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SMART seeks input on bike parking planned at train stations

  In the not-too-distant future, the phrase “bike-to-train” will be introduced to the North Coast lexicon for the first time.

  But as the Sonoma-Marin Area Rail Transit Authority ramps up for the start of passenger service later this year, there are concerns whether the rail agency has enough parking for those who will get to and from stations on two wheels.
bike rack
  Under current plans, SMART will offer parking for up to 100 bikes along the entire 43-mile route extending from north Santa Rosa to downtown San Rafael. Each of the 10 train stations will have five inverted “U-racks,” with each rack accommodating two bikes, a total of 10 bikes per station.

  SMART released a draft plan about 10 days ago outlining the need for additional bike parking. But some SMART board members, as well as cycling advocates, fear those proposed upgrades won’t happen in time to meet initial demand.

  “We feel that it’s critically important that what’s proposed in the investment plan is on the ground at the start of train service,” said Alisha O’Loughlin, executive director of the Sonoma County Bicycle Coalition.

  David Rabbitt, a Sonoma County supervisor and SMART board member, shared that sentiment.

  “I think this is one thing I’d rather see them provide more of, not less,” he said. “This is relatively cheap parking as compared to automobile parking. God knows, we don’t have enough automobile parking. Let’s at least make sure we have enough bike parking.”

  Jeanne Belding, a SMART spokeswoman, confirmed current plans call for passenger service to debut with the 100 bike parking spaces already accounted for in station designs. She said SMART is open to installing additional bike parking before the start date, subject to public feedback on needs and funding availability.

  In a 2014 phone survey, 9 percent of respondents who are planning to use SMART for their morning commutes said they plan to bike to and from stations. The majority — 51 percent — said they planned to arrive by driving alone in their own vehicle.

  SMART projects a total daily ridership of 3,070 passengers and about 300 on each weekend day.

  To date, the rail agency has identified 331 parking places for vehicles along the rail line. In Sonoma County, 108 spots will be available in Rohnert Park and 66 in Cotati. None has been identified for stations in Petaluma or Santa Rosa.
bike racks
  Belding said on-street parking will be available near some stations and more parking may become available as new development emerges around stations.

  Rabbitt said no matter how people access stations, the experience should be “seamless and offer the best customer experience possible from day one.”

  SMART’s “Stations’ Bicycle Parking Investment Plan” is intended to provide a framework for defining bike parking supply “at the outset of rail services.”

  The report recommends more parking for bicycles be made available at each of the 10 train stations, and that such parking include a range of options, including U-racks and longer-term storage lockers and high-capacity shelters.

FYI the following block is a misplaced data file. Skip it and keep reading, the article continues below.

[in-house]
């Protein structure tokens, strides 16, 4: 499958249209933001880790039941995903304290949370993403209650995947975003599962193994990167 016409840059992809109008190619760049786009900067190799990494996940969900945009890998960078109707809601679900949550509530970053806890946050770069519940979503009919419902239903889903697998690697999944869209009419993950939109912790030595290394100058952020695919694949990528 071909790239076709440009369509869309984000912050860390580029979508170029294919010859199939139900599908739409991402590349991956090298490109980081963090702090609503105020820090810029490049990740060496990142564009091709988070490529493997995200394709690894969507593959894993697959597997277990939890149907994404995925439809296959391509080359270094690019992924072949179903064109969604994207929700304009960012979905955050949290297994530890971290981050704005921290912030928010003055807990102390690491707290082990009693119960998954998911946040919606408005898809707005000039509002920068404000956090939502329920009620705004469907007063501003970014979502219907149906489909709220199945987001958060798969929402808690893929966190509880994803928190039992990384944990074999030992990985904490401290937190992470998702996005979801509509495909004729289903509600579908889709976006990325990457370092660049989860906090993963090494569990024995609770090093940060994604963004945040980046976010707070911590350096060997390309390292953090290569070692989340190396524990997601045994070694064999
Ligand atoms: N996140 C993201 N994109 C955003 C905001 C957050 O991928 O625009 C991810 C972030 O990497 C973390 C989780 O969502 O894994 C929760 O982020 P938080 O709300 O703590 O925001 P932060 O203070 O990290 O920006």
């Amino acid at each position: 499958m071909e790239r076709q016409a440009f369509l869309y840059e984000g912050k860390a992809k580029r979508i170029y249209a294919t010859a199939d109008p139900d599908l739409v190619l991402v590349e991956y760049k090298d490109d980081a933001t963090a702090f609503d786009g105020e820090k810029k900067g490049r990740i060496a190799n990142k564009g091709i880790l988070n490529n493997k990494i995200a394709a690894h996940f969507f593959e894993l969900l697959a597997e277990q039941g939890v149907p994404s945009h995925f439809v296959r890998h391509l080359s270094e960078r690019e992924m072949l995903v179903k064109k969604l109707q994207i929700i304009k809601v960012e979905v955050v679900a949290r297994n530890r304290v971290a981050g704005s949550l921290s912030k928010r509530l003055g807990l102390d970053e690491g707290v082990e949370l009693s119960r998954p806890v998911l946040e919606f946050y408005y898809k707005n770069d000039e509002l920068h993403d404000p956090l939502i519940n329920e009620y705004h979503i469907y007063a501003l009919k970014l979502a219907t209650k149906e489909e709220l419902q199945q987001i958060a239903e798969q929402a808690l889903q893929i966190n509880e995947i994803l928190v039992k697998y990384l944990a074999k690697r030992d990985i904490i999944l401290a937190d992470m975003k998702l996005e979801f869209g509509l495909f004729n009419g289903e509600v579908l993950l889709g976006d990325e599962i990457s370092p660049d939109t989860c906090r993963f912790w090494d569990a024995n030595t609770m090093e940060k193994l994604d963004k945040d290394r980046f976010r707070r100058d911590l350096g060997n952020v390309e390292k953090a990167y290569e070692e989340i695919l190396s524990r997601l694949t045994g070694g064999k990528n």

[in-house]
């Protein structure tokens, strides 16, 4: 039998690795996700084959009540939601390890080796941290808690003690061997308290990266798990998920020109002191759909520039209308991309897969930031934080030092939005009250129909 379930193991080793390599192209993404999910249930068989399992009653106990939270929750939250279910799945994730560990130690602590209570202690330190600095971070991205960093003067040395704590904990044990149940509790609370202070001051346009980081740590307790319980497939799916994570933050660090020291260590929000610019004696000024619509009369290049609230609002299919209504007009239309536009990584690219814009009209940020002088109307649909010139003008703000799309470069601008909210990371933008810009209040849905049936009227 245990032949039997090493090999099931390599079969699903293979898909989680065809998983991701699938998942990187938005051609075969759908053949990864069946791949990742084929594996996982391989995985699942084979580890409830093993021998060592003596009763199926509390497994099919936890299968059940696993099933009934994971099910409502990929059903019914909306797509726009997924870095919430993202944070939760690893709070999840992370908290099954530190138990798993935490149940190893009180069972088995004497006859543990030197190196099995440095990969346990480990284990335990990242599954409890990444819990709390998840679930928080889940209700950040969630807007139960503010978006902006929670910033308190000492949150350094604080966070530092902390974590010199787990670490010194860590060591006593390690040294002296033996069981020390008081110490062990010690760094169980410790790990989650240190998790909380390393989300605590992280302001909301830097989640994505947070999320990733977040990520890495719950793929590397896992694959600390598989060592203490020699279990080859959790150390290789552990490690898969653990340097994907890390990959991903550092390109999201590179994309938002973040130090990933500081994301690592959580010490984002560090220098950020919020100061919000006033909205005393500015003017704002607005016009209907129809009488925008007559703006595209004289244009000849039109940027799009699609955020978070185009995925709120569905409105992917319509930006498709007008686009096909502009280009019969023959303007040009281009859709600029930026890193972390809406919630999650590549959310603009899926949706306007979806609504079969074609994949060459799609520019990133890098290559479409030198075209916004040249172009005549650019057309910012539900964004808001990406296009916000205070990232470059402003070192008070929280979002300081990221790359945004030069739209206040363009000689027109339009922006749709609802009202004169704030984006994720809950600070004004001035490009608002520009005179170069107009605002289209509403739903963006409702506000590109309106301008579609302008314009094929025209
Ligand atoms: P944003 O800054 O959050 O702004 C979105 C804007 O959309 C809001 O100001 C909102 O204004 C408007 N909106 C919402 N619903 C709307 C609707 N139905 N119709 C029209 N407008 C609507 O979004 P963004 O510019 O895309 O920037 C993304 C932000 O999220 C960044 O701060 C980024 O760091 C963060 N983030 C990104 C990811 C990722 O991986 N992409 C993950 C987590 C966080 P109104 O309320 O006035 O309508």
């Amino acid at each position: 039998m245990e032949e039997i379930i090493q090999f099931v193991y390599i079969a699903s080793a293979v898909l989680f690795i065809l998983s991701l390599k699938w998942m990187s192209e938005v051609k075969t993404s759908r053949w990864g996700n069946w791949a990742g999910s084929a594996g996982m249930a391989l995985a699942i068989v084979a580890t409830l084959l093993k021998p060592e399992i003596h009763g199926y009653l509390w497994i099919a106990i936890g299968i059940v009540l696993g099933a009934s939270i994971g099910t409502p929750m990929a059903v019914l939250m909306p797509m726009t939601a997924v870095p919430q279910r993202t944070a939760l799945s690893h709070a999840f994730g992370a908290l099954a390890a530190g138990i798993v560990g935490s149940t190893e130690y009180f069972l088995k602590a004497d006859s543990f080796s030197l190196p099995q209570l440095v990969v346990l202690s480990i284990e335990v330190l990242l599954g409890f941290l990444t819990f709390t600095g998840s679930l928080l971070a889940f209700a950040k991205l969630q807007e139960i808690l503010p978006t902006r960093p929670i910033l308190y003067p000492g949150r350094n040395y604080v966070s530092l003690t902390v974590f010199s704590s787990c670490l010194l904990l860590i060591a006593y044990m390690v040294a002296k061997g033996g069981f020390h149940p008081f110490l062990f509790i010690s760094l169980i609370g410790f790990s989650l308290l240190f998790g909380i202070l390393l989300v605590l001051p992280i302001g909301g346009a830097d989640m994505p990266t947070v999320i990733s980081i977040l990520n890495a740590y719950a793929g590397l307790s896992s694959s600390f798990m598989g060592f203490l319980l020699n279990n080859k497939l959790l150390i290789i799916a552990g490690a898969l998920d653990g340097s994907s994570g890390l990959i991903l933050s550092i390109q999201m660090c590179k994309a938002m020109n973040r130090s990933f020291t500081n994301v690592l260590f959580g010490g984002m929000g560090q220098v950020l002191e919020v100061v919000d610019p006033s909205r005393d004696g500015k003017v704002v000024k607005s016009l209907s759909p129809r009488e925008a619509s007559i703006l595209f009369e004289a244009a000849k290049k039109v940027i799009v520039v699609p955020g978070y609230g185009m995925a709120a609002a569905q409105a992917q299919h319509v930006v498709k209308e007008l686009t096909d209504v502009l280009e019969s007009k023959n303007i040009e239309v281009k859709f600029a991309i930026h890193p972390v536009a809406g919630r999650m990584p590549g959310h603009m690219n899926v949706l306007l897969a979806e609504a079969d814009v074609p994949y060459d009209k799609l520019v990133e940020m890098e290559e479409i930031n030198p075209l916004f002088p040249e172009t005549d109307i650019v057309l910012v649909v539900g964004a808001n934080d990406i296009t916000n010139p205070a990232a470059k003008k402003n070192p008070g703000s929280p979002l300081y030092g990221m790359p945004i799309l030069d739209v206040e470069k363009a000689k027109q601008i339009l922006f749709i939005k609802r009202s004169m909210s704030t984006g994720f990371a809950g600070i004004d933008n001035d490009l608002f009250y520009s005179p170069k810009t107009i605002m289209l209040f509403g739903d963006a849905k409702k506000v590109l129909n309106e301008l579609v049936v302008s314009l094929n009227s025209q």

For instance, at the downtown Petaluma station, which SMART projects will see the highest use of any station in Sonoma County, the bike report recommends adding 26 U-racks and eight to 12 lockers.

  SMART appears unlikely to make such additions by the time passenger service debuts. The agency is seeking public comment on the bike plan before bringing it back to the board of directors in October. That would leave a short window of time to install the additional bike parking prior to the start of passenger service.

  The agency is seeking feedback from future SMART riders on whether they think the amount of bike parking is adequate, and the type of parking they prefer for securing their bikes.

  “Once we get that information and feedback from the public, we’ll see what funding is available,” Belding said.

  Funding could come from grants or Measure Q, the 2008 sales tax measure that provides the bulk of support for the rail service.

  Under current configurations, up to 24 bicycles can be accommodated onboard the two-car trains.

  Meghan Weir, senior associate for Nelson/Nygaard, which prepared the bicycle parking report for SMART, acknowledged there are “a lot of unknowns” in planning for adequate bike parking, given that SMART is a new service.

  Weir and her staff reviewed bicycle parking at BART, Caltrain and transit service areas in other parts of the country for guidance. But she said the Bay Area transit systems were not of particular help because they have been around a long time and serve urban centers, with higher daily ridership than forecast for SMART.

  The 9 percent of bicyclists of SMART’s estimated 1,474 morning peak period commuters — excluding the Larkspur station which opens in 2018 — is 120. She said all of the station-specific recommendations for SMART contained in the bicycle plan exceed that standard.

  She said in the case of the downtown Santa Rosa station, the recommendations exceed that standard by a “significant amount” because of the station’s location in a regional employment and economic center.

  Other factors in the analysis included the presence of bicycle infrastructure, such as off-street paths and dedicated lanes, population density and employment.

  The bike parking plan calls for a combination of short-term U-racks and longer-term lockers and high-capacity shelters at stations.

  O’Loughlin, with the bicycle coalition, said riders’ preferences depend on how long they plan to park their bikes and how nice of a bike they ride.

  “If a person wants to leave their bike overnight, or if it’s in a place where they perceive there is a lot of crime, they are not going to want to lock their bike on a U-rack,” she said.